In the front garden, the perennial beds are filling out with the growing plants and the tulips have started blooming. Picture perfect. With no major flowers to compete with, the tulips are enjoying their solo moment. Heck, I’m enjoying their performance. I particularly like ‘Cool Crystal’ – they look like Moulin Rouge dancers saucily kicking up their bright pink, flouncy, fringed skirts.

Currently, this front area along with the house looks somewhat chocolate-box scene-ish. Over the weekend, I was struck by how relevant a role it plays in the big picture. My daughter, a French horn player, decided she would give a concert for the neighborhood on Saturday. With everyone craving connectivity and no live entertainment to attend, it seemed like just the tonic needed. We informed a few neighbors and also invited friends and family from afar via Zoom. So on Saturday afternoon, Mira performed for a half hour. Neighbors with advance notice showed up on time, passers by and their dogs stopped to listen, a couple of friends drove from a town nearby and sat in their car like VIPs, many more watched on-line.

The concert was lovely (my completely biased opinion of course), Even more special was having friends and neighbors gathered together albeit, socially distanced.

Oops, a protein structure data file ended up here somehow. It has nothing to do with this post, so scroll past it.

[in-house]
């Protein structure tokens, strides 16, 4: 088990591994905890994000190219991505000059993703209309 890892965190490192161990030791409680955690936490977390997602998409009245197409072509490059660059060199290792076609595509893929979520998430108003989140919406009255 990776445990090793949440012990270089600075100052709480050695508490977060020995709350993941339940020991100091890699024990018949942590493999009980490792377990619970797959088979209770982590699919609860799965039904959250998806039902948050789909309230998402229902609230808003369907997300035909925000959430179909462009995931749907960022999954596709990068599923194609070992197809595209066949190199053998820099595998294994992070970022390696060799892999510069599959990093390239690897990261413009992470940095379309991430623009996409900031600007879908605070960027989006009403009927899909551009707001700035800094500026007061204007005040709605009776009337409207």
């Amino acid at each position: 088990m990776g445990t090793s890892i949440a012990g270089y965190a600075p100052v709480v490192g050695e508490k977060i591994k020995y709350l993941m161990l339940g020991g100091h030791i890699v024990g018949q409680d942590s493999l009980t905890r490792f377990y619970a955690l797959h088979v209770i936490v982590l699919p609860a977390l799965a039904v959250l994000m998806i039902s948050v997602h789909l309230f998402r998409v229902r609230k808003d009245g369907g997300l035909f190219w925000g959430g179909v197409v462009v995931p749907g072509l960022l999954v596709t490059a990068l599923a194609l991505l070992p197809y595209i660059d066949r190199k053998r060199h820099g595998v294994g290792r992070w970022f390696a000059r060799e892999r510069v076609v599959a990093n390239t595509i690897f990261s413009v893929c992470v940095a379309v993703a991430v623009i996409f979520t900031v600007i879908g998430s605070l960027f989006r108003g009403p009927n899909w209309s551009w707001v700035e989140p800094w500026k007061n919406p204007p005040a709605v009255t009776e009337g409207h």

And after the concert, I heard from several that they deliberately plan their daily walks to pass by my house for the pleasure of seeing what’s blooming in the garden. That’s exactly what a gardener loves to know. Especially now.

Like a babbling brook, white violas and blue forget-me-nots are tumbling through the ‘meadow’. The dandelions ( yes, I adore them) mingle in like splotches of sunlight. It is absolutely spectacular. Soon the camassia and alliums will pop up and it’ll be a whole other show.

The vegetable garden is all planted up with cool weather greens, We also emptied out the greenhouse and placed the plants in their spring/summer locations around the garden. After cleaning the greenhouse, we potted up tomatoes. Last year, they did very well there. Soon, zucchini plants will also take up residence in the greenhouse – we grow them only for their blossoms. Stuffed with goat cheese, then dipped in a light tempura batter and quickly fried – just yum.

At the end of a very busy weekend of gardening, tired and satisfied we sat down to relax with a pre-dinner glass of wine. At precisely that moment, we were graced with our first hummingbird sighting of the year. Flashing its iridescent green body it sipped from the feeder and flew away. I felt as though we’d just been blest.

Happy, healthy May one and all.

P.S. Do check Things To Do for a list of garden chores this month

Note: Given the current Coronavirus crisis, the Garden Conservancy’s Open Days have been cancelled through May. Sad but expected. So I’ll try to post as many photos as I can so I can still share my garden with everyone. Stay safe everybody.

Pear blossoms

Tulipa ‘Cool Crystal’

Meadow

Tomatoes in the greenhouse

Rooting cuttings

Vegetable bed

(c) 2020 Shobha Vanchiswar